Clothespin apron

So I made a comment and got a reply that made me realise not all had as brilliant a grandma as I did. She made sure everyone of her family had a clothespin apron. The one she made for mum is long gone, as is the first I made for myself. This is my third, and I have changed the design slightly.

No measures on this sketch, you just need a big enough piece to cover your front. Mine is about 50×45 cm (18″x20″). Shoulder straps long enough to cross over. A piece of fabric for the pocket that is 10 cm (4″) wider than the main piece. 

I am assuming here that any who reads this knows how to sew, so this is not very detailed. 

  • Edge the angled parts of both apron and pocket. If you choose to line the whole thing, omit this step. If you line the pocket only, edge the angled parts of the apron.
  • Make the shoulder straps and handle, attach them to the top edge, fold the top edge over to hem and edgestitch so that handle and straps point up. If lining, just attach to the edge.
  • Sew the pocket, i.e box the lower corners, and if you’re lining it sew the pocket front and lining together at the top half: angled part, across, angled part.
  • Attach pocket to front at the sides, and shoulder strap to the top of where the pocket meets the side of the apron. Fold over/hem all sides. (Or forget about finishing the edge if you, you know, line it). Attach the top of the pocket so that you allow some room. Say your pocket is 20 cm tall, then attach the top ca 15 cm up from bottom. Reinforcing the fabric here is a good idea. Either iron on or use a sturdy ribbon on the back of the apron – especially if the weave is a bit loose.
  • If you’re lining this baby, now is the time to attach the lining at all sides, leaving a gap (for instance across the top). Turn it, and edgestitch all around to finish.
  • Fill pocket with clothespins, and enjoy the ease of having the pins in a very easy to reach place.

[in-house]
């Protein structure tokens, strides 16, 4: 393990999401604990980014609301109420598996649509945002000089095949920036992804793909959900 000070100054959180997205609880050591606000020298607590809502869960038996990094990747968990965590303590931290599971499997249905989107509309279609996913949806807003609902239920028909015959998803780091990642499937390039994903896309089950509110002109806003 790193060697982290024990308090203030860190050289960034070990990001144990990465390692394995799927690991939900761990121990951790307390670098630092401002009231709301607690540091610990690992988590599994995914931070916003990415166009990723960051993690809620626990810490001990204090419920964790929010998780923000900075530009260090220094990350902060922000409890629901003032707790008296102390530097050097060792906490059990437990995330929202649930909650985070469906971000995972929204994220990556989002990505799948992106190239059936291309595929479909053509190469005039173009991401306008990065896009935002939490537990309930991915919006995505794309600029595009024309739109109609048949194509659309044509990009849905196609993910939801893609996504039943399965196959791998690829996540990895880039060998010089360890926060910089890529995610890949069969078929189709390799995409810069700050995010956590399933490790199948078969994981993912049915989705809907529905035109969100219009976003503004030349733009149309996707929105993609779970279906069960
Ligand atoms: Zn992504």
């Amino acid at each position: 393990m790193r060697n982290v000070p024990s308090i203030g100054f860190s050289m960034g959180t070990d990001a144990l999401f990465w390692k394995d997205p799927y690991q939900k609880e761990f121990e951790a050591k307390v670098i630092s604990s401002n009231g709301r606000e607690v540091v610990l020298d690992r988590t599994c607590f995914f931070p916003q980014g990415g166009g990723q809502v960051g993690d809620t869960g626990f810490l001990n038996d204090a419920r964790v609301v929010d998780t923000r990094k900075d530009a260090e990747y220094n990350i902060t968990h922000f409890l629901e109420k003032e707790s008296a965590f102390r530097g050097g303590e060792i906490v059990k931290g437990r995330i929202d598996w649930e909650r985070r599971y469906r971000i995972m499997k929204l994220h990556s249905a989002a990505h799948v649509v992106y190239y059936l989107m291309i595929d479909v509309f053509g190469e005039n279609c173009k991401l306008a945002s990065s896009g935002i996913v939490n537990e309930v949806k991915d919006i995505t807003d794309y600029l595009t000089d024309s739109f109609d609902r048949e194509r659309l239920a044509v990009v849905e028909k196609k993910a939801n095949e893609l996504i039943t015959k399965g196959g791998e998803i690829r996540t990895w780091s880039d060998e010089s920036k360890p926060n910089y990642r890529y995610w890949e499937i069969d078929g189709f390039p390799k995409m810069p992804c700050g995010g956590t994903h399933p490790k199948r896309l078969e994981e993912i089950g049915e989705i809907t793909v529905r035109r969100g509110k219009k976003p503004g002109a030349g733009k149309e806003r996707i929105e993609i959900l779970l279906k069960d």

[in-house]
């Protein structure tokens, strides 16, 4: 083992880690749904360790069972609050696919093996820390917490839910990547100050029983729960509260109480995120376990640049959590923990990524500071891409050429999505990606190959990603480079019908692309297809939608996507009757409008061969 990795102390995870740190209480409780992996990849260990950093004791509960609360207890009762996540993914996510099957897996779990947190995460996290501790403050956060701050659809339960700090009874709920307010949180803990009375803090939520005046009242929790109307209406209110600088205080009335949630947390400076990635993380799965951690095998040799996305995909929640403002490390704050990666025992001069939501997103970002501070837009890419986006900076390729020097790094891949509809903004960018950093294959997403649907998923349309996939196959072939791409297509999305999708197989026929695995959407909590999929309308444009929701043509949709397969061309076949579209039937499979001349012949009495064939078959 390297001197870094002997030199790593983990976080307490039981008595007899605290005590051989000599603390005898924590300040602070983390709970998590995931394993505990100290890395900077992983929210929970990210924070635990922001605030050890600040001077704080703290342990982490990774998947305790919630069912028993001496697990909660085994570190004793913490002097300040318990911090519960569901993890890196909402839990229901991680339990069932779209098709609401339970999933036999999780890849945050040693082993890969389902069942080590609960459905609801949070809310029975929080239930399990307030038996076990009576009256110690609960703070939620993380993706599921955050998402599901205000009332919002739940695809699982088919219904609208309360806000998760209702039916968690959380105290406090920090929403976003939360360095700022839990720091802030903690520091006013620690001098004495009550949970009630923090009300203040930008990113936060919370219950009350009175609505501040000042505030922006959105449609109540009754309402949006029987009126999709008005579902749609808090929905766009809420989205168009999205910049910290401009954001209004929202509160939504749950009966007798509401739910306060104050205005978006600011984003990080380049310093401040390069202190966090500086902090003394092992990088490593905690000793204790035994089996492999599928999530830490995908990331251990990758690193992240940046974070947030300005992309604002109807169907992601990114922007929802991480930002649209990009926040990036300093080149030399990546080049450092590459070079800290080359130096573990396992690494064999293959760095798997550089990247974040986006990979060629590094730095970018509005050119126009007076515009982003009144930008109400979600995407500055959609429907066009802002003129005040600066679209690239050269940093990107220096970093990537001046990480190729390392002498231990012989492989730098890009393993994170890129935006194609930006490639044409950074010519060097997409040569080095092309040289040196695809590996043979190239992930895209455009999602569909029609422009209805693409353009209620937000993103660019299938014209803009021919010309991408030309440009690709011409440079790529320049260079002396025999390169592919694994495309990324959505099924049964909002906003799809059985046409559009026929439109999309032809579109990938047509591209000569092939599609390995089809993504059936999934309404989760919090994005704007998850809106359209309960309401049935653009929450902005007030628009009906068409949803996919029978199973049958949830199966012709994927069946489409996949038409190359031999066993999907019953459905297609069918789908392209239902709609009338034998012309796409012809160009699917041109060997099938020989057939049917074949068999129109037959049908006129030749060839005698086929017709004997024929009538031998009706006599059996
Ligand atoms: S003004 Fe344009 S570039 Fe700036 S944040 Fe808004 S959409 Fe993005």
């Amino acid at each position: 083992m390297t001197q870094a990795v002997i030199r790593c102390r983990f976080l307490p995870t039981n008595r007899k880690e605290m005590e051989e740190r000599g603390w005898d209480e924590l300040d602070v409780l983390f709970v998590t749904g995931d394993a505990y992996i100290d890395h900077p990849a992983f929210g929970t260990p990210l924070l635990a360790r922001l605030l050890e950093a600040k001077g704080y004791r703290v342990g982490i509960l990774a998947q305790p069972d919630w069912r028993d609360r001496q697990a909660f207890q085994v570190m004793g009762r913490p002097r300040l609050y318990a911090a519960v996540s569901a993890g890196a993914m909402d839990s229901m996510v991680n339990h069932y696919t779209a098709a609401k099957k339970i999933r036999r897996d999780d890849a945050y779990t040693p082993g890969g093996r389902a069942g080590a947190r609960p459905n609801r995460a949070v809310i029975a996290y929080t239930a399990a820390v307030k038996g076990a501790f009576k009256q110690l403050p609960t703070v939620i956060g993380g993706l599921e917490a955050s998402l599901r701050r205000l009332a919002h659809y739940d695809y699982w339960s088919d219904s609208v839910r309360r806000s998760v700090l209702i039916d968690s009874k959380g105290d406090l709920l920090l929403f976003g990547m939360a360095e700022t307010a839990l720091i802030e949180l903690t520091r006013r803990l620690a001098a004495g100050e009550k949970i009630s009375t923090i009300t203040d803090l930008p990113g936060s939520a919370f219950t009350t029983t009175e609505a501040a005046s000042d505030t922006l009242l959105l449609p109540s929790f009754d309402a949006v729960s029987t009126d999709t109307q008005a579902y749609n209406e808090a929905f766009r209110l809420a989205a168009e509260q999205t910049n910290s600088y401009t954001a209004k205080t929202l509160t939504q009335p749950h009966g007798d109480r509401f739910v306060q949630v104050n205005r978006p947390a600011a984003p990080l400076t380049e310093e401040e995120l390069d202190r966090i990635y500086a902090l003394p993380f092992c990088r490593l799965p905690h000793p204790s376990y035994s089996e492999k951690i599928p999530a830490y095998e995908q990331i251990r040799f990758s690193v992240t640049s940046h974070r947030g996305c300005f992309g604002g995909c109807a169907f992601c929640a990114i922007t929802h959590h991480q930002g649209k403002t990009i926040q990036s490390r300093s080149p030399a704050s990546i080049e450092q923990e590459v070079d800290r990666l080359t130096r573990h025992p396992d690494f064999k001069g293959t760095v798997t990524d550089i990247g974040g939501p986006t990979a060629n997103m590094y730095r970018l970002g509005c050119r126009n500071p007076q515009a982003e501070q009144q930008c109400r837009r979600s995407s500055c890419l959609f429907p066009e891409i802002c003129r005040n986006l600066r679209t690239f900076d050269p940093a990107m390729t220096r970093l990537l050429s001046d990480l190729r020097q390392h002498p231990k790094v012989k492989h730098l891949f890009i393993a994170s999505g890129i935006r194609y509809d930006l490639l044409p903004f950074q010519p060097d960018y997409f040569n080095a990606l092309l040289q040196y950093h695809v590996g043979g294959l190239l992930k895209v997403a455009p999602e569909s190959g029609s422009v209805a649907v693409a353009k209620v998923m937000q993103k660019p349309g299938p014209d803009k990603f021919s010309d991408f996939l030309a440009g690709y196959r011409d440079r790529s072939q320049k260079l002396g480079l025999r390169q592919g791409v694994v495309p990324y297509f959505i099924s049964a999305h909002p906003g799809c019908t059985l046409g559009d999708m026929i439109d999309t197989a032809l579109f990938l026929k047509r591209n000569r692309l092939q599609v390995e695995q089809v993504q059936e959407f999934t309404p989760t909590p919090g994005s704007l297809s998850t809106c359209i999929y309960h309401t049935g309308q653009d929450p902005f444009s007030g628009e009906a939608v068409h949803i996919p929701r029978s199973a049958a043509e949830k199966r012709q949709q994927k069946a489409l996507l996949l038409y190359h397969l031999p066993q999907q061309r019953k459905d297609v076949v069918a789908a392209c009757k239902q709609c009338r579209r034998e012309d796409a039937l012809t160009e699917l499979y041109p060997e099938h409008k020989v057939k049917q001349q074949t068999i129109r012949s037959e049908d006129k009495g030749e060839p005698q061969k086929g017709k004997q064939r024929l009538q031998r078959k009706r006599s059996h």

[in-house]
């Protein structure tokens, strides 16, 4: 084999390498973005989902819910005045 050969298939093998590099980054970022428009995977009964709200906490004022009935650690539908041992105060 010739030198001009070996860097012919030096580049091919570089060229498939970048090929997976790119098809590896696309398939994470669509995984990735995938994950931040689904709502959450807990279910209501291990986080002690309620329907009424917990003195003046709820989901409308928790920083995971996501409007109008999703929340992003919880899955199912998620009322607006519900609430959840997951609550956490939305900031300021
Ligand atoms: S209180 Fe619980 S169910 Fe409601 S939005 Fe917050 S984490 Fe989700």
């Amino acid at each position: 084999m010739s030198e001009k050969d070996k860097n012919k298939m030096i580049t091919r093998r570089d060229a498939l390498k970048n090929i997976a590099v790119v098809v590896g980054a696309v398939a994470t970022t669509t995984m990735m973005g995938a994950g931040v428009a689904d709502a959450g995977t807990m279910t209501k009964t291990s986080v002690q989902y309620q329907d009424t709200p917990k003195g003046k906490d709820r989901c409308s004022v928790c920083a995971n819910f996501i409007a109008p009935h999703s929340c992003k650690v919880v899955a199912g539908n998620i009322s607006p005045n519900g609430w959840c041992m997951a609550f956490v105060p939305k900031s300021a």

An important thing to remember is that it should not be too long, you need to be able to reach the bottom of your pocket! An earlier version I made had button fastening of the shoulder straps, so that they could be shortened for the kids.

A note on fabric: I love natural fibers, so that’s what I use. And I love these wild patterns which I got as samples from a furnishing shop. It’s a curtain fabric actually, and while I would never have curtains like that (that’s a bit too much), I love it for details. But, this could also be made with mesh, in case you just want to leave your clothespins out by the line all the time. I have a hook on the wall, under the roof, so they’re not drenched every time it rains. 

If you make one, I’d love to see it. Would you leave a link to a photo or post in comments?

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About thenaughtybun

Mother of two, diagnosed with MS in '94, and have been on a mission ever since. Constantly searching for the best health possible, and trying out all kinds of stuff to be able to live a good life, MS or not. My goal is to leave the MS behind, but that has yet to come (haven't given up hope, though!).
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5 Responses to Clothespin apron

  1. 😮 This is such a lovely idea! Love it!

  2. Ginnyksews says:

    I made quite a few of these and called them “gathering” aprons. Teachers liked them to collect loose items in the classroom, herb gardeners loved them as well, and great beginner apron to teach to use for GS camping to carry your wash-up items.

  3. Rosemary says:

    I love your design. My husband recently asked me to make him a peg apron and because my grandma hadn’t designed one I made my own version. Mine has slightly different straps.

  4. I used to be very pleased to seek out this web-site.I needed to thanks for your time for this glorious read!! I undoubtedly having fun with each little bit of it and I’ve you bookmarked to check out new stuff you weblog post.

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